“’Products Of The Soil’: Identity Crisis In An Indian Catholic Church”

“The Syro-Malabar community has been called Christian in faith, Syrian in worship, and Indian in culture, a fitting trichotomy for a religion whose center is the Holy Trinity. The term Syro-Malabar comes in part from the religion’s binal roots: Syro-Malabar masses used to be held in Syriac, and Malabar is the name of India’s lush, southwestern shore, where the community originated…
From the time I was young, I have heard and repeated the faith’s origin story my parents passed down to me: that St. Thomas the Apostle visited Kerala in the first century A.D., bringing Christianity to a state whose tourist bureau has since labeled it “God’s Own Country.” There is no historical proof that St. Thomas actually visited south India, but there are records of Indian Christians in Kerala dating back to the third century. Syro-Malabar families believe they are descendants of high-caste Brahmin families who were converted by St. Thomas himself.
Jaisy Joseph, author of The Struggle for Identity Among Syro-Malabar Catholics, remembers being told by a Hindu classmate that she was the product of colonization. Her rebuttal was simple: “We are products of the soil.”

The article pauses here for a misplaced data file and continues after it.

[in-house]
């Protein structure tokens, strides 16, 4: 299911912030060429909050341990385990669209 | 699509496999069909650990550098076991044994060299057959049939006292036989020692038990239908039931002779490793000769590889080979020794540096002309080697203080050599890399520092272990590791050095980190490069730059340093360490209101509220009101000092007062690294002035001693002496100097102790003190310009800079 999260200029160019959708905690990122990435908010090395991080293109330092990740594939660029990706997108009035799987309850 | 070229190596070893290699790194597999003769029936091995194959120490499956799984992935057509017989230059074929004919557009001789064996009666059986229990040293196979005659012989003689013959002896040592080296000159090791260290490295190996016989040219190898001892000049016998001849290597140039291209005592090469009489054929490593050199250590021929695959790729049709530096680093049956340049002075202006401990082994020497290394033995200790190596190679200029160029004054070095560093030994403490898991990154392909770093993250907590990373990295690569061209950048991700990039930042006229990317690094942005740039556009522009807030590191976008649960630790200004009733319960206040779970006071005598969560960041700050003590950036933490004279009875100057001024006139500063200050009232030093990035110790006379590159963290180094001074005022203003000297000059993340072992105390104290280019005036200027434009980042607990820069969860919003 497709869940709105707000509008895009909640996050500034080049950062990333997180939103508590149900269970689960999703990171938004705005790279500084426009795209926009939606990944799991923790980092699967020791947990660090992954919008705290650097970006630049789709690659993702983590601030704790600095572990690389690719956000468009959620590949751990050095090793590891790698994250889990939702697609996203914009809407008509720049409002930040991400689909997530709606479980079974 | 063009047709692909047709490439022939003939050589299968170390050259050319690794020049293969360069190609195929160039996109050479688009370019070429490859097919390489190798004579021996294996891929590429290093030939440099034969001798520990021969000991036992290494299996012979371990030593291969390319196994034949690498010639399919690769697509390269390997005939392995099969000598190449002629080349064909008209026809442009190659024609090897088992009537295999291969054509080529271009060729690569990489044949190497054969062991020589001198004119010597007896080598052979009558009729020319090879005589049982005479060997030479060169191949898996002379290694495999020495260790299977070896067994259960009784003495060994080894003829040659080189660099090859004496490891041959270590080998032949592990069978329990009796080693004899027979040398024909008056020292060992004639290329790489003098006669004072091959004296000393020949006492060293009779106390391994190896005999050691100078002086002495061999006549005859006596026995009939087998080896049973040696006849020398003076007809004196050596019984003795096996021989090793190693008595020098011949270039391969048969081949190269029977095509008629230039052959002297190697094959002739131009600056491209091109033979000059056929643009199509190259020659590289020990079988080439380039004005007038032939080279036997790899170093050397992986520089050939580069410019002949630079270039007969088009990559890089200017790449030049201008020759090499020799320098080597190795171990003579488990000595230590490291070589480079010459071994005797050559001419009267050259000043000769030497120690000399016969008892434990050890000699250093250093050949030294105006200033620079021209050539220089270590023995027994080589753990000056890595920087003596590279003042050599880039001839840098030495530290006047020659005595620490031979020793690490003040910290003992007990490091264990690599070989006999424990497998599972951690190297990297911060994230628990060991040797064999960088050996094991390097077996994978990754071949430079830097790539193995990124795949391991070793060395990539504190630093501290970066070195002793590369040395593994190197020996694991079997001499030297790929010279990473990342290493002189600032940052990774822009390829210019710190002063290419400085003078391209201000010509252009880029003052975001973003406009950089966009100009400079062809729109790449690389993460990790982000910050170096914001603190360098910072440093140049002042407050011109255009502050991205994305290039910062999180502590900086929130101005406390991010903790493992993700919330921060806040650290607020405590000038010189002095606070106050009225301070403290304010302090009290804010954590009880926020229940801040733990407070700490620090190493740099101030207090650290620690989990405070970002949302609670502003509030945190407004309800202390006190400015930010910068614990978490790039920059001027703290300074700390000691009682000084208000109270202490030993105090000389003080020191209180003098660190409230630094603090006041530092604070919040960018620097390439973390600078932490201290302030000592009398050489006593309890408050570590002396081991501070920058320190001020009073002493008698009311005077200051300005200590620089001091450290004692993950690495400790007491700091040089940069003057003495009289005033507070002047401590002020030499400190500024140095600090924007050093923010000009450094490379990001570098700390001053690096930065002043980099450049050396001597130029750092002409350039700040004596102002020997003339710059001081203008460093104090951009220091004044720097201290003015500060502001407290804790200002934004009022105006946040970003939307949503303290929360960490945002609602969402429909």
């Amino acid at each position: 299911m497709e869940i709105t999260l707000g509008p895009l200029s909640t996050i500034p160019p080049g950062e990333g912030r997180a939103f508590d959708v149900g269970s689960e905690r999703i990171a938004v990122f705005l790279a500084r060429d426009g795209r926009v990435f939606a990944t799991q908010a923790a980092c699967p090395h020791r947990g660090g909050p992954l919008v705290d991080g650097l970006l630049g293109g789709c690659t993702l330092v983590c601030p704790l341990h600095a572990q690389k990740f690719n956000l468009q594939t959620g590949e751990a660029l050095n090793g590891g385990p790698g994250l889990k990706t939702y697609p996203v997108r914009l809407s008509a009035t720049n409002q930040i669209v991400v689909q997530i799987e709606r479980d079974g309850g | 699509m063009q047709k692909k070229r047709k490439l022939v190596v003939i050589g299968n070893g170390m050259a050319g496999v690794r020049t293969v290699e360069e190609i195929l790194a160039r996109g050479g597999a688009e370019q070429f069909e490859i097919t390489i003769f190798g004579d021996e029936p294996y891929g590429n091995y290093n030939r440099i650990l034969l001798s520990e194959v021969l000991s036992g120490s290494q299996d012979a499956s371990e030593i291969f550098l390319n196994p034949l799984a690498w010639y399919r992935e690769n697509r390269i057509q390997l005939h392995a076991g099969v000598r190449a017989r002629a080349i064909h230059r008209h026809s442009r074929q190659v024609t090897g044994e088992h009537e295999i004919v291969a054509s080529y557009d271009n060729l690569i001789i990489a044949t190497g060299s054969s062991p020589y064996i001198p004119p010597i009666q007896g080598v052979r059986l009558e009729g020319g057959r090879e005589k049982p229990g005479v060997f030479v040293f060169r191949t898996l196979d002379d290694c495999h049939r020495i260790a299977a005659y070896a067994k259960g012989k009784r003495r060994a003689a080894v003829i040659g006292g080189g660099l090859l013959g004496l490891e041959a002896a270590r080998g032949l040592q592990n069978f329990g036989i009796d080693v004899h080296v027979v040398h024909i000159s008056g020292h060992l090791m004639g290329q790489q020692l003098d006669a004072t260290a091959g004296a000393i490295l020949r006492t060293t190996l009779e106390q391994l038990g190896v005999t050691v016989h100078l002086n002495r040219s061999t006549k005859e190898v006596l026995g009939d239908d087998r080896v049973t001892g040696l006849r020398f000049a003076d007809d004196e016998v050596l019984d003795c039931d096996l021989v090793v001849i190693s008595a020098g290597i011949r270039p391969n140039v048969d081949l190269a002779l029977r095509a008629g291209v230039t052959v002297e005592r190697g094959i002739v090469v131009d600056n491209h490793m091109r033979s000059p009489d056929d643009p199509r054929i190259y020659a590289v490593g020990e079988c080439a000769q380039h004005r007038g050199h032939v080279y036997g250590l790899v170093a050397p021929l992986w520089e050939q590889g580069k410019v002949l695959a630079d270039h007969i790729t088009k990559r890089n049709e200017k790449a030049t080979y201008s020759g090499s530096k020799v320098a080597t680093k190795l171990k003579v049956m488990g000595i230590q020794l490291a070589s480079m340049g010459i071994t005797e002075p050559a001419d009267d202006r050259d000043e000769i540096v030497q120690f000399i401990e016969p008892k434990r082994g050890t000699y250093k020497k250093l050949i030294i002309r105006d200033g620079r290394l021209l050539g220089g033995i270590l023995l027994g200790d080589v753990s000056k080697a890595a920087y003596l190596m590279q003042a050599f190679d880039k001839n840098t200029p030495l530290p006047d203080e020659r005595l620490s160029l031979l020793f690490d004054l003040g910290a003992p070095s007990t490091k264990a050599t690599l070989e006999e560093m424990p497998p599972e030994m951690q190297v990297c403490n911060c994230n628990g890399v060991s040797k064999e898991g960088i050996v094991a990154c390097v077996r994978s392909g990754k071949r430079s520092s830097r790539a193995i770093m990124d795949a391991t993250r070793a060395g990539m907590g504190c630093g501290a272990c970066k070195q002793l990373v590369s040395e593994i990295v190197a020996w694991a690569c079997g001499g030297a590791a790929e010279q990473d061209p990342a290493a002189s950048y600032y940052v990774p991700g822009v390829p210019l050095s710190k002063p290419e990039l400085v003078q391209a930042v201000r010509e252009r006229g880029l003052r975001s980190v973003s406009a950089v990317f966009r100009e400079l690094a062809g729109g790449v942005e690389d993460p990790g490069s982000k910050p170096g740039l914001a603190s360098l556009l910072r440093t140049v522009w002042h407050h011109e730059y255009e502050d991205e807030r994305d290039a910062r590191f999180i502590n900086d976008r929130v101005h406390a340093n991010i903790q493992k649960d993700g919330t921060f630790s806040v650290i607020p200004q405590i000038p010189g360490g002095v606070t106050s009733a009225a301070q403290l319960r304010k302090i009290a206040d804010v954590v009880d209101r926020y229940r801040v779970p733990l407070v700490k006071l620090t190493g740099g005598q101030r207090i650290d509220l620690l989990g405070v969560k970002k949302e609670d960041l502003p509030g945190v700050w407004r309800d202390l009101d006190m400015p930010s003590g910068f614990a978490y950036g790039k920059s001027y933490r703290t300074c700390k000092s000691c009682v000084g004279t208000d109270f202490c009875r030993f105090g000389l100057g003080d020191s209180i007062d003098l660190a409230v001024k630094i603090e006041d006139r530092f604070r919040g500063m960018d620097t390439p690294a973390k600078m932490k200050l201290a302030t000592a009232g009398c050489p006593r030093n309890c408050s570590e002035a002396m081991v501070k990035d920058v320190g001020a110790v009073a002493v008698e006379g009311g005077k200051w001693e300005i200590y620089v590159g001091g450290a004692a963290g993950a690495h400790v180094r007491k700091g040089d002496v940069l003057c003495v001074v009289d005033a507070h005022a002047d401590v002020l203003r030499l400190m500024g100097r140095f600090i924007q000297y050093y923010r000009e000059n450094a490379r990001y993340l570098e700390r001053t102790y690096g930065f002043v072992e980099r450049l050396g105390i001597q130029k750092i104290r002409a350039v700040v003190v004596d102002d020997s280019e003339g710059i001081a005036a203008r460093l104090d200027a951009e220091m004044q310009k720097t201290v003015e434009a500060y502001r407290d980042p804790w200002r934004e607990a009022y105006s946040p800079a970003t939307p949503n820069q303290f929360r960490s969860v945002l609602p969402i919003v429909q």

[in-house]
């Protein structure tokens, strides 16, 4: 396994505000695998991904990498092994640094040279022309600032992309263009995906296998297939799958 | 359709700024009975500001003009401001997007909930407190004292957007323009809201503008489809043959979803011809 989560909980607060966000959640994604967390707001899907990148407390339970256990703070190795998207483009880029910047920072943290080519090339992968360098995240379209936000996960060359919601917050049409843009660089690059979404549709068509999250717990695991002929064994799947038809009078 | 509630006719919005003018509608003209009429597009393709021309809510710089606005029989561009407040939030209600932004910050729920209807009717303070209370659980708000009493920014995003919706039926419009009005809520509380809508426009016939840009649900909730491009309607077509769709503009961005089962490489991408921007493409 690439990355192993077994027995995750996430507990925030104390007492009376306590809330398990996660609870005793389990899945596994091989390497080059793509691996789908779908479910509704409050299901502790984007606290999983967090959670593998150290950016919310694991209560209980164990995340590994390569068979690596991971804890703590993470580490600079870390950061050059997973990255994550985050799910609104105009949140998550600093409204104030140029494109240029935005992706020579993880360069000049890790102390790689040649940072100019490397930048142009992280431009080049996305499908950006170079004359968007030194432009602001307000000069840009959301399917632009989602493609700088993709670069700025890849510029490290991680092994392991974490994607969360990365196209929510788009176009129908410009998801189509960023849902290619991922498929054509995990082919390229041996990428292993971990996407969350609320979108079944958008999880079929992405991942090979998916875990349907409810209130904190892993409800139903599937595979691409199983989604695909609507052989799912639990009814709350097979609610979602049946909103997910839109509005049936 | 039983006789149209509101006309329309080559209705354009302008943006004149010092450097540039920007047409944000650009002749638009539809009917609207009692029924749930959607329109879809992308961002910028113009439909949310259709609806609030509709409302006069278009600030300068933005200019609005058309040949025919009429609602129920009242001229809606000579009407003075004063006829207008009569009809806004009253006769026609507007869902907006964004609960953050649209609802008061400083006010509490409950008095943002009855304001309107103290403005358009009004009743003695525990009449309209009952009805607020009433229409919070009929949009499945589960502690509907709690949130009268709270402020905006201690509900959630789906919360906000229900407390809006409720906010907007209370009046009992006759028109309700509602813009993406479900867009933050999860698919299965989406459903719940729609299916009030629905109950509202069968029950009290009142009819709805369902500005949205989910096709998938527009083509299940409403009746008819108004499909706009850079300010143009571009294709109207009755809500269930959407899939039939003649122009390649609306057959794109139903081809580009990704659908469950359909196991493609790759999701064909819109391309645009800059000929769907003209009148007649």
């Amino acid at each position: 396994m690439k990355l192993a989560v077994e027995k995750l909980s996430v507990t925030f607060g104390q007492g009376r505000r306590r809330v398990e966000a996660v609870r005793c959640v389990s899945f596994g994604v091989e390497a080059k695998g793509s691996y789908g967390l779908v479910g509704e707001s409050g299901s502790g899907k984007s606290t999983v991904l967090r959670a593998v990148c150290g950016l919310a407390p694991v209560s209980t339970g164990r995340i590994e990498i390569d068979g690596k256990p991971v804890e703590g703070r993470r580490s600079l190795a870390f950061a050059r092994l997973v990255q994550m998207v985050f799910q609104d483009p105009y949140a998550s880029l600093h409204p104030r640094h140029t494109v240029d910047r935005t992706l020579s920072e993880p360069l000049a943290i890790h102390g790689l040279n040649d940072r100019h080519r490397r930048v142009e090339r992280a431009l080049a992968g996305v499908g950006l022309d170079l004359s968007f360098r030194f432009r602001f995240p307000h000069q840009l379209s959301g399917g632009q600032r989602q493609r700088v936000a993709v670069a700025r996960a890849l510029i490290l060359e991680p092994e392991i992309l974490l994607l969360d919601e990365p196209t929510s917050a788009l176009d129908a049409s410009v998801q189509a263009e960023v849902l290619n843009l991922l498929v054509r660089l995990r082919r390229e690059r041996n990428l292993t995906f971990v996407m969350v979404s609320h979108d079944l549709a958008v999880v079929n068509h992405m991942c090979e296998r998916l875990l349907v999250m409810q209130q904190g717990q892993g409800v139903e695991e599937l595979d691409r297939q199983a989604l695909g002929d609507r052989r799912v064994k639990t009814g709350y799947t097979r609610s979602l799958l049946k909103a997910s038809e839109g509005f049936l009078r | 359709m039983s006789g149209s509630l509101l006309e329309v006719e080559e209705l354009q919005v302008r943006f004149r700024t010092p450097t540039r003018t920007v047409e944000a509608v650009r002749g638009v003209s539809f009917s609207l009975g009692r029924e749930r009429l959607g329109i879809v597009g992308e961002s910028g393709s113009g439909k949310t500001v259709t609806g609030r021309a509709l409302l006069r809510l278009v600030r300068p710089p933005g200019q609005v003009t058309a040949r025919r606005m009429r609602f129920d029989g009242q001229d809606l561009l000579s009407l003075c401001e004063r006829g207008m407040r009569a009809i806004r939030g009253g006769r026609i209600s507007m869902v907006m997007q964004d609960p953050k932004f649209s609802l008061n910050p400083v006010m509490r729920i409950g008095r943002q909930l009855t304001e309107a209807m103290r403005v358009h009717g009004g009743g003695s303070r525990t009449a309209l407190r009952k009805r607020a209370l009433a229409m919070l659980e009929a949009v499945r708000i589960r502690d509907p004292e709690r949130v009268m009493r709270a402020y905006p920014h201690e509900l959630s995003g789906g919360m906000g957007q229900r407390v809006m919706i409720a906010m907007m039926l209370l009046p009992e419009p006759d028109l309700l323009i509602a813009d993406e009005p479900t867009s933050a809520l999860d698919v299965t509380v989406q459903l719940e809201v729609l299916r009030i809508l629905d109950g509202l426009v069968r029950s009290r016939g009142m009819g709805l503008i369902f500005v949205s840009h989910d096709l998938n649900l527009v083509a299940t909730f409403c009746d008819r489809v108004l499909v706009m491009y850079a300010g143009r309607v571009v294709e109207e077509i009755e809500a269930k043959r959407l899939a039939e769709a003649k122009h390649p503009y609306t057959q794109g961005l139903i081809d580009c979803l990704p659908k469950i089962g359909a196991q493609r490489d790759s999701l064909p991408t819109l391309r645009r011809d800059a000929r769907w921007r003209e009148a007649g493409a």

Syro-Malabar Catholics, she said, were not created by conquerors or inorganic to India. Rather, the community takes pride in knowing it was Christian when the Vatican was still a pipe dream.”

There were parts of Northern/Eastern Africa that has Jews, Christians, and Muslims before parts of Europe had been converted to Christianity at all. I learned this in a college history course and for some reason it has really stuck with me, something about how much we lose so much knowledge when we center Europe.

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